9 – Sebastián Cancelliere (Argentina XV) The revelation of the tournament. Eyebrows were raised when only one scrumhalf was named in the Argentine squad as Cancelliere is often employed as a winger, but he more than justified his position almost from the moment he first touched the ball. After surviving the frigid conditions of Langford he notched a hat-trick against Uruguay and would go on to lead the tournament with five tries. Cancelliere’s pace and attack-first attitude saw him invariably exploit gaps on the fringes, with his passing game also sharp. Santiago Arata turned heads for Uruguay with his sniping and is a worthy runner-up.

10 – Domingo Miotti (Argentina XV) Identified as a potential long-term successor for Pumas star Nicolás Sánchez, Miotti was given the keys to the car in the ARC and did not disappoint. Like Sánchez he is not shy to take on the line but in a more direct fashion, using his size and offloading ability rather than the slashing style of his senior. Miotti’s talents run the full gamut – passing, kicking, running, tackling – but it’s his composure and understanding of how to control field position and tempo that stood him apart from other contenders. His USA counterpart Will Magie showed similar qualities for the Eagles, while Ben Cima is clearly one for the future.

11 – Taylor Paris (Canada) Three games played, five tries scored. In terms of pure class he is among the top tier to step on the field in the ARC. It’s little surprise that he was Canada’s best player and his return to France left a gaping hole in the Canadian lineup. The effort that Paris puts in off the ball is an example to all wingers, be it chasing kicks or looking for work infield, or even directing traffic at the base of a ruck. His country will be leaning heavily on the left wing once again come June.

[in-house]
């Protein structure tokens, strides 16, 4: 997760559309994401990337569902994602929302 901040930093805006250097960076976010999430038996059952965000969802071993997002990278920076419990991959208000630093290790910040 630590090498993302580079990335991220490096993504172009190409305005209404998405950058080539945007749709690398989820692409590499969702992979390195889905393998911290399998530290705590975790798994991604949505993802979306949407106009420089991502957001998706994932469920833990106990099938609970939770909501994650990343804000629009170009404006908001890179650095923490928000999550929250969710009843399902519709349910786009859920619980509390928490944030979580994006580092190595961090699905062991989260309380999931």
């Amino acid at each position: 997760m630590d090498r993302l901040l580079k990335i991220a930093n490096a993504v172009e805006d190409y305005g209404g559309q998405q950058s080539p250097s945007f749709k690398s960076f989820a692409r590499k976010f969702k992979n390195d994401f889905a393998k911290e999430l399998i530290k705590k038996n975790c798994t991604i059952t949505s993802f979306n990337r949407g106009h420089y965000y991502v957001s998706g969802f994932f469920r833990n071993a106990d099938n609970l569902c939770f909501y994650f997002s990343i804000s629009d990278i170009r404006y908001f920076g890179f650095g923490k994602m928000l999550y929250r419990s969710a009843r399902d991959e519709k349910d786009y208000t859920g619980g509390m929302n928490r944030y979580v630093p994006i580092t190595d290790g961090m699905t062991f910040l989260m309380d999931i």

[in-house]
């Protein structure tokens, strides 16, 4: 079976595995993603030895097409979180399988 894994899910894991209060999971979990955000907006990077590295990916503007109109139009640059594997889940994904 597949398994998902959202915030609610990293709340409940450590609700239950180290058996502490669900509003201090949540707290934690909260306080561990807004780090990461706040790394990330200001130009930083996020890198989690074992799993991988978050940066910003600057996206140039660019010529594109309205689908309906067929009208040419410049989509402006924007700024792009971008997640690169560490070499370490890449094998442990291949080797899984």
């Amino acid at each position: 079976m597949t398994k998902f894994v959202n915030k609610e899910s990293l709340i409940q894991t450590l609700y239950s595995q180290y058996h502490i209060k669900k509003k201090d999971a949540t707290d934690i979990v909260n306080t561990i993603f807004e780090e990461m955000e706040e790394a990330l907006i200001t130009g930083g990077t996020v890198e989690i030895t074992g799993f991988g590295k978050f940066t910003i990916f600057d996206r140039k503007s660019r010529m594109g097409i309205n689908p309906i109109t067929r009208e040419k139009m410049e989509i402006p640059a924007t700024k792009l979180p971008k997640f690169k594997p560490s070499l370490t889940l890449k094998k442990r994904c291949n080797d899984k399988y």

12 – Moisés Duque (Brazil) Forever known as the man who kicked the Tupis to victory over the Eagles, he can now add Canada to that list. The younger Duque brother is an underappreciated talent elsewhere, perhaps due to his size. Make no mistake he can mix it up with anyone. His tackling technique is regularly sends attackers reeling backwards and his tactical kicking gave Brazil options at both first and second receiver. On offense he is always around the ball and makes space for others with footwork and passing skill. A complete footballer who would look at home in any of the six teams at the tournament.

13 – Bryce Campbell (USA) The find of the tournament for the Eagles. Combines brute force with accurate passing skills that make him a difficult player to defend against. When he wasn’t busy punching holes he was like an extra loose forward at the breakdown, often first to the breakdown to ensure continuity. There is perhaps a question of whether his future is at inside rather than outside center where his defensive positioning was sometimes challenged, but there’s no doubt he has put himself in the frame for regular selection in the USA side after his impressive showering over the past five weeks.